Keep Southeast High where it is.
Build a new school.
Those were the options on the table and on several easels Tuesday evening, as about 100 residents gathered and then split into small groups to share their thoughts on what should happen with the 56-year-old school at Lincoln and Edgemoor.
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“It doesn’t make sense to move it. There’s already been a foundation set here,” said Kristine Sanders, whose son is a freshman at Southeast.
“Why would you bus all these kids way down to a new school?”
Amy Vuong, who will be a senior at Southeast in the fall, said she will graduate before any of the plans come to fruition. But a new building at 127th Street East and Pawnee could be a great new start for Southeast, she said.
“People are constantly moving forward and always updating, and I feel like the new school would be a fit with that,” she said.
Depending on the room, discussion ranged from quiet to combative. Participants were directed to share possible benefits and disadvantages of each option – “What excites you most about this option? … What concerns you most?” – and to talk about what’s most important for the future of Southeast.
Advantages to keeping Southeast at Lincoln and Edgemoor included lower bond and transportation costs, less impact to the surrounding neighborhood, and maintaining traditions. Advantages to building a new school included better facilities, planning for growth, and making good on a bond-issue promise for a new southeast quadrant school.
A few participants walked out of one classroom in anger after being directed to write questions on an index card for district leaders to address later.
Mary Dean said the community engagement session reminded her of boundary discussions last spring, when some residents actively opposed the closing of five schools.
“I’m not going to be a part of this nonsense,” Dean said. “What happened last year is the same thing that’s happening now. It’s like OK, the decision’s already been made. We don’t need that.”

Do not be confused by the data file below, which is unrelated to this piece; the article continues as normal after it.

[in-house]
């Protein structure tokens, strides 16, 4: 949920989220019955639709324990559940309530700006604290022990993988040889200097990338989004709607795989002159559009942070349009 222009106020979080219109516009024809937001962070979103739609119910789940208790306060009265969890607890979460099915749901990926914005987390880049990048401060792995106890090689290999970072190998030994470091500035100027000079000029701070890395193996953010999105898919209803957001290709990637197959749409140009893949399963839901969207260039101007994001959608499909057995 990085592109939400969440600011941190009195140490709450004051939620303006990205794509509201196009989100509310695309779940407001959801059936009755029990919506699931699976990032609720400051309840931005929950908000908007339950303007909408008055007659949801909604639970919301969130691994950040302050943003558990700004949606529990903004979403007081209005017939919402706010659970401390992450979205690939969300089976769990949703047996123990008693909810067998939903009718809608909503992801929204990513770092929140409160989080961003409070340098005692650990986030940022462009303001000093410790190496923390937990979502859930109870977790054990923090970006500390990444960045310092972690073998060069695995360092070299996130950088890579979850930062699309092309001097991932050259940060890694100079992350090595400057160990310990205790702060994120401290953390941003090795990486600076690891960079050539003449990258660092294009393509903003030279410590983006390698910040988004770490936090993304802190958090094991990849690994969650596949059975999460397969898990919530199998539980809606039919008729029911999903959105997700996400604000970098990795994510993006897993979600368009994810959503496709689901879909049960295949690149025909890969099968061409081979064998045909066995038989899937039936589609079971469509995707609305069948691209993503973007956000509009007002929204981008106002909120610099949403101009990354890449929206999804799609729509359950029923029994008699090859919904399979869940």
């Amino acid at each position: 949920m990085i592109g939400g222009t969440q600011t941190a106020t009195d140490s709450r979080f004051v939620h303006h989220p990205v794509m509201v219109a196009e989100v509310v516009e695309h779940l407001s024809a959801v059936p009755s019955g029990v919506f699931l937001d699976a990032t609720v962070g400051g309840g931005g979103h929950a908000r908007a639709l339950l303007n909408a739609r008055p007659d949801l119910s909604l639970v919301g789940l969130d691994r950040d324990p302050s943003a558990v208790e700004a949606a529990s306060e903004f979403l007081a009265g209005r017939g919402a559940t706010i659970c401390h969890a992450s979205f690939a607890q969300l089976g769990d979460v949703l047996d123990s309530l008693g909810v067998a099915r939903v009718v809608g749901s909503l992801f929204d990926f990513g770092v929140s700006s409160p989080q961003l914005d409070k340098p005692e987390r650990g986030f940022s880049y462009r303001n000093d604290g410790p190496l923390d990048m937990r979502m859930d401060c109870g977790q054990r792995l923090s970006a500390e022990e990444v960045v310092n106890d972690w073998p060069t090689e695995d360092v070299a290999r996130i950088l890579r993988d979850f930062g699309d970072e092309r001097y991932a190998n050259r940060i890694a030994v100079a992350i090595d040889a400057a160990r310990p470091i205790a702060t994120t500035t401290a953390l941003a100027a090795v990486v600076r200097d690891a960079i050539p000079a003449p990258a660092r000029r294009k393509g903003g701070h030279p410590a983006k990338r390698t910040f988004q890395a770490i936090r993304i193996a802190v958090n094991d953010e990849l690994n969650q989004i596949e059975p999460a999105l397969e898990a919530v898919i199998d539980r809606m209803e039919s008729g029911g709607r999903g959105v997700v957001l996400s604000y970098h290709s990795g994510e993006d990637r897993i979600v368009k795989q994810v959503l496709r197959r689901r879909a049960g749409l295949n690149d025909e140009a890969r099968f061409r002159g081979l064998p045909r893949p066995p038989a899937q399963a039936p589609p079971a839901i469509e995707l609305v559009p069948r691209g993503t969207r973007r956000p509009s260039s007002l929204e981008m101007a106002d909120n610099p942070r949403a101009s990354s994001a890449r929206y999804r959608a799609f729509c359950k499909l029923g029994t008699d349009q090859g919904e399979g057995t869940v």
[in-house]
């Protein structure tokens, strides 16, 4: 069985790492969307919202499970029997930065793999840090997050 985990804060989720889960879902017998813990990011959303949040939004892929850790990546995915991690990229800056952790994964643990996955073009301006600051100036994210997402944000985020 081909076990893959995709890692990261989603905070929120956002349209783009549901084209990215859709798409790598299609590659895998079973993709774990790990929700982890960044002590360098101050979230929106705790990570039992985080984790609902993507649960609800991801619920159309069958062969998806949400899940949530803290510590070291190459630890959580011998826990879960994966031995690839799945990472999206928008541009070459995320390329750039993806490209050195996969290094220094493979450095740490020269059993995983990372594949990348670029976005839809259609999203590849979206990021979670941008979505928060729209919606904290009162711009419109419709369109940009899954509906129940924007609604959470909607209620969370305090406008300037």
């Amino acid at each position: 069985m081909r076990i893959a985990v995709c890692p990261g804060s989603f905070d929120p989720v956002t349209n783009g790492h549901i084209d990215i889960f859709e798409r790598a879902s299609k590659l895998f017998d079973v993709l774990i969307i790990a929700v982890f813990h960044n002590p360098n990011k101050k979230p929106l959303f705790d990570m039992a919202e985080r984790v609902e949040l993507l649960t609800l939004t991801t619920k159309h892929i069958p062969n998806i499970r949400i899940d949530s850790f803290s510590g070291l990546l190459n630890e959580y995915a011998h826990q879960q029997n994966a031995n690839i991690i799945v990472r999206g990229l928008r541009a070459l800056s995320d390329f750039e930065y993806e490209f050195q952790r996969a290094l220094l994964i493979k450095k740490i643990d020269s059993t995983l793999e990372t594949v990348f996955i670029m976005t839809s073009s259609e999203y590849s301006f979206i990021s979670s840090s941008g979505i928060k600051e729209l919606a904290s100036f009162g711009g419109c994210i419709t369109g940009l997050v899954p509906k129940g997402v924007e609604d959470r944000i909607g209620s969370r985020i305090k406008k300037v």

After the 90-minute meeting, Superintendent John Allison said he was pleased and encouraged by the discussion. Volunteers from Wichita State University’s Center for Community Support and Research led the small groups and will report their findings to the school board, he said.
“The whole intent was for the board to get input from various members of the community, to make some really tough decisions,” Allison said. “We had folks here and they were engaged, and that’s what we wanted.”
At the start of the meeting, Cindy and Jeff Janasek stood in the auditorium lobby, holding black umbrellas over their heads. The couple, whose son is a junior at Southeast, said they wanted school leaders to know about major roof leaks at the school.
“Our son will graduate before any of these plans get done,” Jeff Janasek said. “We’re here to say: Whatever you do, just fix the roof.”
Cindy Janasek said “a sheet of water” recently poured down on orchestra students onstage during a performance. Water also leaks into the building in several hallways and classrooms, she said.
“Whatever is decided about Southeast’s future, this is an emergency that needs to be addressed,” she said.
Allison, the superintendent, said he wasn’t aware of any major roof leaks at Southeast.
“As with any building this size and age, there will be leaks at times. When those occur, the building submits a work order, and we patch those as quickly as possible,” he said.